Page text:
In 1991, Wall Street Journal staff writer Sue Shellenbarger gave birth to her second child, and, soon after, quit her job. "Although my editors were extremely supportive, I was finding that beat reporting didn't leave me enough time or flexibility to be as involved with my children as I wanted to," she recalls.
However, Shellenbarger's difficulty juggling family and work actually boosted her career. Inspired by her own experiences, she pitched an idea for a column about work and family issues to her editors. They bit, and she started penning the column in 1991. Since 1994, "Work & Family" has been a weekly staple of The Wall Street Journal.
Over the years, Shellenbarger garnered a Pulitzer Prize nomination and her column has received six major national awards, including "Best General Interest Column" from the National Society of Newspaper Columnists. Adding to Shellenbarger's honors, Elizabeth Carll, PhD, chair of the Div. 46 (Media) News Media, Public Education, Public Policy Committee, announced at APA's Annual Convention that the journalist had won the division's News Media Recognition Award. The annual award recognizes excellence in reporting psychological information.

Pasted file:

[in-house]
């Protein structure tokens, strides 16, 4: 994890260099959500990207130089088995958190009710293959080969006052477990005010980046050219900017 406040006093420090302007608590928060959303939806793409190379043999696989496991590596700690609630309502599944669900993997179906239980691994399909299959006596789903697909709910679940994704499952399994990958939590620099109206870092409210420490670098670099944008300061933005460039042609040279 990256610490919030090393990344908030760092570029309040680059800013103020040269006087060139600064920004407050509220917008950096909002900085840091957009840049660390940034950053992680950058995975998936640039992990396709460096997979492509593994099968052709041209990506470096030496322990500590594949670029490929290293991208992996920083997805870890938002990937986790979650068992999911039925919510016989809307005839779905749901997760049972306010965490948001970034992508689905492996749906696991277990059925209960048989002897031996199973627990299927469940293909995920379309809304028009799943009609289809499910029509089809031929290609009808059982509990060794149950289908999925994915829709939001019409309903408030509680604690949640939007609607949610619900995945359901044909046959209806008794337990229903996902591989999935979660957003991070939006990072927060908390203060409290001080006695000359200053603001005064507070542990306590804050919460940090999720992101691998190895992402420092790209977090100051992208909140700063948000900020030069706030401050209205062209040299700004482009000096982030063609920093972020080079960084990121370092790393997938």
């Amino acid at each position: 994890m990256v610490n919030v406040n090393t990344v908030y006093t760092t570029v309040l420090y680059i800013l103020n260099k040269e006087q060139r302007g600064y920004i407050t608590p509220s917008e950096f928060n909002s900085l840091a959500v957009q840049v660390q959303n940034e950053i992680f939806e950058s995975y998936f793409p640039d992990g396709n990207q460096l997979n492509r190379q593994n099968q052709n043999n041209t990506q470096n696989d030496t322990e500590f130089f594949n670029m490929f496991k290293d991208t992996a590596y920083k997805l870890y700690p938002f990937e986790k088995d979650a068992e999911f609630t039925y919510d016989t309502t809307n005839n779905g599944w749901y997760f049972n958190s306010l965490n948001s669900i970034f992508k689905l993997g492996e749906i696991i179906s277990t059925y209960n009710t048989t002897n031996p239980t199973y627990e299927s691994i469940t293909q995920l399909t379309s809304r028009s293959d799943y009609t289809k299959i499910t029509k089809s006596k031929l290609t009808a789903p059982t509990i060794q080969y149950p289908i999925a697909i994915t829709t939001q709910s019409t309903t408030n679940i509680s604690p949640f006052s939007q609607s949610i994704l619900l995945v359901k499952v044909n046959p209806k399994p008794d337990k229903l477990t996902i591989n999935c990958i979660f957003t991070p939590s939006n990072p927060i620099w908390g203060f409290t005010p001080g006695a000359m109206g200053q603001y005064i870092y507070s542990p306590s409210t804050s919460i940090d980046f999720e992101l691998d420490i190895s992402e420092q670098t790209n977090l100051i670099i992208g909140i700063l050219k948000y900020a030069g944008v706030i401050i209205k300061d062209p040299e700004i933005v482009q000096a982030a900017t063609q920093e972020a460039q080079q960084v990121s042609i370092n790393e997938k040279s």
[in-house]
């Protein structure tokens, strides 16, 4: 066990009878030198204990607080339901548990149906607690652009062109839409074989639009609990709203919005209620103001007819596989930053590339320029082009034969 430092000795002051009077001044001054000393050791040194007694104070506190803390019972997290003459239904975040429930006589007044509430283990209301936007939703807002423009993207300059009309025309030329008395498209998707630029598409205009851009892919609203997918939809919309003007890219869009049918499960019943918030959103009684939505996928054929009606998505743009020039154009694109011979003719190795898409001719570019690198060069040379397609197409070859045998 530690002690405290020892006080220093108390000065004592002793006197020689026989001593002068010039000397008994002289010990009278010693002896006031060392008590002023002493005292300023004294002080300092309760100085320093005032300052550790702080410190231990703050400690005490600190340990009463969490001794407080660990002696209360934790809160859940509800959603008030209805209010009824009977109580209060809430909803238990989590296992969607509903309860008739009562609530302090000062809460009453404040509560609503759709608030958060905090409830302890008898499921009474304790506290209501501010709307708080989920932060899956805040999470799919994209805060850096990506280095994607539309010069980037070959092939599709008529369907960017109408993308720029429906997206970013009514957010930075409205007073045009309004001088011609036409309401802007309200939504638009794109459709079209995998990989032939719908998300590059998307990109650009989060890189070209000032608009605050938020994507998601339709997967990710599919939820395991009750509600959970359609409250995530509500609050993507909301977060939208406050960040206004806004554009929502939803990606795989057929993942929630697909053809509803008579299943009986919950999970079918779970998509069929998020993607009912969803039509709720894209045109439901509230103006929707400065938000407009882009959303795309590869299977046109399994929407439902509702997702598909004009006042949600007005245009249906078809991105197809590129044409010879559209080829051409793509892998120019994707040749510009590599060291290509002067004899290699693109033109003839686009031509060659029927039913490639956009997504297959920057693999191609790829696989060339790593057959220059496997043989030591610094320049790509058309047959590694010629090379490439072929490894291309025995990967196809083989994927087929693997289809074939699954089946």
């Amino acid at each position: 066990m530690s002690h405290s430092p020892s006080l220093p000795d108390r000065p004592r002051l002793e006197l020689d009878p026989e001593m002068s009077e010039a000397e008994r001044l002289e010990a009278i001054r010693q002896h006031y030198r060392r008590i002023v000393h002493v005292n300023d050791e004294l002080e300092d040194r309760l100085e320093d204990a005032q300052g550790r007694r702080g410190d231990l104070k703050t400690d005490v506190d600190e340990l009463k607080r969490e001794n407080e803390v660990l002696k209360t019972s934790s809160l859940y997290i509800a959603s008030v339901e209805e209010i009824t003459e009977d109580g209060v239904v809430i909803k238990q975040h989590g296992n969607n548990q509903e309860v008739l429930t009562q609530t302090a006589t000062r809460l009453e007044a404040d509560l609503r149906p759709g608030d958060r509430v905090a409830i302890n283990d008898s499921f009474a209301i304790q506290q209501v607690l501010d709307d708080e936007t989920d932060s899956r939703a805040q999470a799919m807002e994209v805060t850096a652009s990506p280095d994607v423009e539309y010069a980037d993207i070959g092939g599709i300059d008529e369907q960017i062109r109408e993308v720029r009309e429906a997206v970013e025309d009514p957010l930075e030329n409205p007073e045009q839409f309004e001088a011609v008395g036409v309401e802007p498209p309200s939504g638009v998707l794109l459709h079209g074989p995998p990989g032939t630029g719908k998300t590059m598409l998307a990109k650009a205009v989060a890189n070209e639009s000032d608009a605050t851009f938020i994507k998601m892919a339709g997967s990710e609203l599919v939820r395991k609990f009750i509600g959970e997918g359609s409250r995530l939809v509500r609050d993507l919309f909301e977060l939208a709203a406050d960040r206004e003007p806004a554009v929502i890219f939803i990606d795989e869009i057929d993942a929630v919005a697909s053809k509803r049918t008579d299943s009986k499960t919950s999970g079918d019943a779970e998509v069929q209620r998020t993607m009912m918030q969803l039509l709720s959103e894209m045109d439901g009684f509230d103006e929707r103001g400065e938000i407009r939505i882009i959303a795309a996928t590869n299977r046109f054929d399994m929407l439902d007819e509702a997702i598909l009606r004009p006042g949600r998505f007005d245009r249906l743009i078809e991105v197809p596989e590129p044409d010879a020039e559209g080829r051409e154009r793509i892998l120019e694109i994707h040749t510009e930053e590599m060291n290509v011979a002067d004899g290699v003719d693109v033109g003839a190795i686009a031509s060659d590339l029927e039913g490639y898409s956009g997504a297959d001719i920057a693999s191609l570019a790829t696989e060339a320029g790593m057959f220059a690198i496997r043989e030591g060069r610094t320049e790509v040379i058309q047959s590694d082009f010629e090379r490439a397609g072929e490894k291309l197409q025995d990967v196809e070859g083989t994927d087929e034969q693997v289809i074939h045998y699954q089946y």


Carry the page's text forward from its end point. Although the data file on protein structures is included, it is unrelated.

"The News Media Recognition Award to The Wall Street Journal is especially relevant because it's an opportunity to spotlight the importance of psychological research to the mainstream business community," says Carll.
Carll and the committee were particularly impressed by how Shellenbarger goes beyond typical topics such as absenteeism's effect on businesses' bottom lines. Over the last few years, the "Work & Family" column has addressed a diverse array of issues, including how taking separate vacations affects marriages, finding quality day care and handling conflict with co-workers.
Often, Shellenbarger calls upon psychologists to share their research findings with her readers.
"The work of professional psychologists has played a large and rapidly growing role in my coverage because I see that as one of the most promising areas for...my readers to find help," Shellenbarger notes.